Cold Storage Solutions Inc of Lakeville, Massachusetts, and three related companies have agreed to make significant safety upgrades to their facilities, enhancing public health protection in the community, as part of a settlement with EPA for alleged violations of laws designed to prevent the accidental releases of hazardous chemicals at four of its refrigerated warehouses.
The companies were charged in four separate complaints with violating chemical accident prevention provisions of the Clean Air Act that apply to the use of anhydrous ammonia at the warehouses. In addition, three of the four companies failed to file chemical inventory reports required by the federal Emergency Planning and Community Right-to-Know Act.
The companies are: Cold Storage Solutions, Inc, Cold Storage Solutions I, Inc, Cold Storage Solutions II, Inc and Cold Storage Solutions III, Inc. At each of the warehouses, the refrigeration system uses ammonia to refrigerate food, primarily seafood and cranberry products.
The facilities are located next to train tracks, within a third of a mile of an interstate highway and within 1.5 miles of downtown Middleborough, two elementary schools, and a supermarket.
An EPA inspection in February 2012 identified potentially dangerous conditions relating to the ammonia refrigeration systems at each facility. Inspectors witnessed an accidental release of anhydrous ammonia at one facility, causing the inspectors to cut the inspection of that building short, evacuate the area, and contact emergency response authorities.
The settlement requires the companies to take a number of safety measures including the installation of a computerised control and monitoring system at one of the facilities and a requirement to provide emergency equipment to local and regional first responders.
The refrigeration system capacities at the four companies range from 5,000 to 9,000lb of ammonia. Under the US Clean Air Act, systems containing fewer than 10,000lb of ammonia must take steps to identify hazards, prevent chemical releases and minimise the effect of any releases that do occur. The agreement resolves claims that, at each facility, the companies violated these three duties.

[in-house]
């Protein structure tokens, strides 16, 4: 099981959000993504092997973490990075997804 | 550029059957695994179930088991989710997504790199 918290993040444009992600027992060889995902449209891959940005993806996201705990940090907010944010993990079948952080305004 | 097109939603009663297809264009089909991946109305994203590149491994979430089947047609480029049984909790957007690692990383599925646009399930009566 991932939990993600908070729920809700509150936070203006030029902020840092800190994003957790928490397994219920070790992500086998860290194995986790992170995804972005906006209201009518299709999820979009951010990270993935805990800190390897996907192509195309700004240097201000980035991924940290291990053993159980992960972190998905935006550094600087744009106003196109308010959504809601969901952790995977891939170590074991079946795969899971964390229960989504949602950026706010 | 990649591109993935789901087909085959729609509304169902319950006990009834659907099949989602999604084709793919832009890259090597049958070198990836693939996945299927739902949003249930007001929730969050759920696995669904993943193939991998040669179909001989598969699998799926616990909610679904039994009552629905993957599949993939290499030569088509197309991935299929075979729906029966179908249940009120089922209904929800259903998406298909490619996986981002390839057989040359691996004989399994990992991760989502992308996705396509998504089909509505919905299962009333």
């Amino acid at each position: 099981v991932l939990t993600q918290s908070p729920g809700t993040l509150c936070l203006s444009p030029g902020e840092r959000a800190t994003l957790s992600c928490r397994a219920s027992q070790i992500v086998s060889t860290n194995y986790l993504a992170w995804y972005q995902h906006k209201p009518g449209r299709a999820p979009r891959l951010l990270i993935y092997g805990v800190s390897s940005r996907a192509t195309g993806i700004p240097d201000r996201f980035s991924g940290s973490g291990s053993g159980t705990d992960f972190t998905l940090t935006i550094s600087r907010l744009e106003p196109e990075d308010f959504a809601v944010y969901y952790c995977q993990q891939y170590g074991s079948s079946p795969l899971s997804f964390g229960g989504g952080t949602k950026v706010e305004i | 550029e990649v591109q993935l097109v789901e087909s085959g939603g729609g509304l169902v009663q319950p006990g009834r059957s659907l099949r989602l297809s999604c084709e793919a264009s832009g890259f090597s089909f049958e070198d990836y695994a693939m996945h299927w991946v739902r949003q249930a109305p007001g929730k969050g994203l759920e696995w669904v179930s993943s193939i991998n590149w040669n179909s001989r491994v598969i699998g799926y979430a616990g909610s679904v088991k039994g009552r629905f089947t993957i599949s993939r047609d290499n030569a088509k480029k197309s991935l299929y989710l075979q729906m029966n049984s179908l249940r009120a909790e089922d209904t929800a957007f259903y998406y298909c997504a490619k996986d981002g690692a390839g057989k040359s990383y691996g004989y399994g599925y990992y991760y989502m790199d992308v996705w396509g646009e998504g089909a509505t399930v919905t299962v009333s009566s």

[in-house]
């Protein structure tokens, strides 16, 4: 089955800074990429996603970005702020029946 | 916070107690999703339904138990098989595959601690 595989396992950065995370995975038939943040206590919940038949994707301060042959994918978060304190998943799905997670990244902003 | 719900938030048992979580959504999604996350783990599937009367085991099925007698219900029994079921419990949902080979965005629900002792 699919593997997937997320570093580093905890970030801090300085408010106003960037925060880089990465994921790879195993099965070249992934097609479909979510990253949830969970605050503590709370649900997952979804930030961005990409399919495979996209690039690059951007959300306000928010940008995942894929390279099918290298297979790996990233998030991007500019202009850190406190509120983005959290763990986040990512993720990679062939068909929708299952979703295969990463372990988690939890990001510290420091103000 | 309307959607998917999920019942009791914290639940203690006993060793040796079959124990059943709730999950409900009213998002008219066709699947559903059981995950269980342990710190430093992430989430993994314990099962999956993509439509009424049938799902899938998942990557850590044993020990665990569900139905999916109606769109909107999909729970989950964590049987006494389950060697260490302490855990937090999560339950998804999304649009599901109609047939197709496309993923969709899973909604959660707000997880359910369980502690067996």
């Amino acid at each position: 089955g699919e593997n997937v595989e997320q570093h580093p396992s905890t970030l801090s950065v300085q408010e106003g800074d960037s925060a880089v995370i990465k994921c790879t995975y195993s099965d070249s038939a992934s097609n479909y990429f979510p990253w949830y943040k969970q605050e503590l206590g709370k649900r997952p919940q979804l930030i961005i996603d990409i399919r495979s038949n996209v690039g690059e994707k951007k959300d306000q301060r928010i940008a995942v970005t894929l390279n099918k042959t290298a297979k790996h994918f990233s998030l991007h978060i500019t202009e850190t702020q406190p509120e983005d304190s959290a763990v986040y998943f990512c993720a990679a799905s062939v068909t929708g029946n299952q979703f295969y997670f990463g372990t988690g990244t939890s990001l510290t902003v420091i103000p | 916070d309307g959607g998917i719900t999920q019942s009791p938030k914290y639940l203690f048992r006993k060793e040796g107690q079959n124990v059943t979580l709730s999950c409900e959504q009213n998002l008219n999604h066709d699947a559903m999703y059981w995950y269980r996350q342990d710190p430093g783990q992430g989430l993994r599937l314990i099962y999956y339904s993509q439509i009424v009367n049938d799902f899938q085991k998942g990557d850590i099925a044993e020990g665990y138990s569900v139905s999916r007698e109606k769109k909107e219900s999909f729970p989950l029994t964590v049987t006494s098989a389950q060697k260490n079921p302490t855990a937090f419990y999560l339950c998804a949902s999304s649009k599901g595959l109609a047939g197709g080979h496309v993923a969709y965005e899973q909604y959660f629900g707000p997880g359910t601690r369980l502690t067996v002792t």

Three of the companies had also failed to submit emergency and hazardous chemical inventory forms, required by the federal Emergency Planning and Community Right to Know Act, reporting the amount of ammonia in each system and the amount of sulphuric acid in forklift batteries. Failure of a facility to file hazardous chemical inventory forms puts emergency responders at risk, since they rely on these forms to make them aware of the presence and amount of hazardous chemicals at a facility.
Following the inspection, EPA ordered the companies to comply with the Clean Air Act and then followed with complaints seeking penalties. The companies cooperated with EPA’s orders and in settling the penalty claims. EPA re-inspected the facilities in August 2013 and found many deficiencies had been corrected, but others were not fully resolved. The companies have since corrected all the deficiencies except one, which they have agreed to address and report back to EPA by July 1.
Specifically, EPA found the following safety deficiencies, among others: a lack of critical documents and information about the refrigeration systems, which makes it difficult for operators, inspectors, and emergency responders to understand the functioning, capacity, and risks posed by the systems; lack of adequate ventilation systems, which can cause ammonia vapours to build up to hazardous levels during a release; lack of signs and labels on equipment and piping in addition to a lack of posted information about the systems’ operation and shutdown process; failure to keep the ammonia machinery rooms free of flammable material, which increases the risk of a fire or explosion; failure to protect ammonia equipment and piping from forklift impacts; failure to have emergency eyewash and shower stations; failure to protect piping or support systems from corrosion, which increases the risk of a release; failure to properly place ammonia relief valves discharges and pressure-relief vent pipes, which increases the risk that emergency responders and workers could be sprayed with ammonia during a release; failure to have emergency shutdown switches outside machinery room doors, which impedes a quick and safe response to any release; failure to have adequate ammonia detectors or alarms; and failure to develop adequate emergency response plans.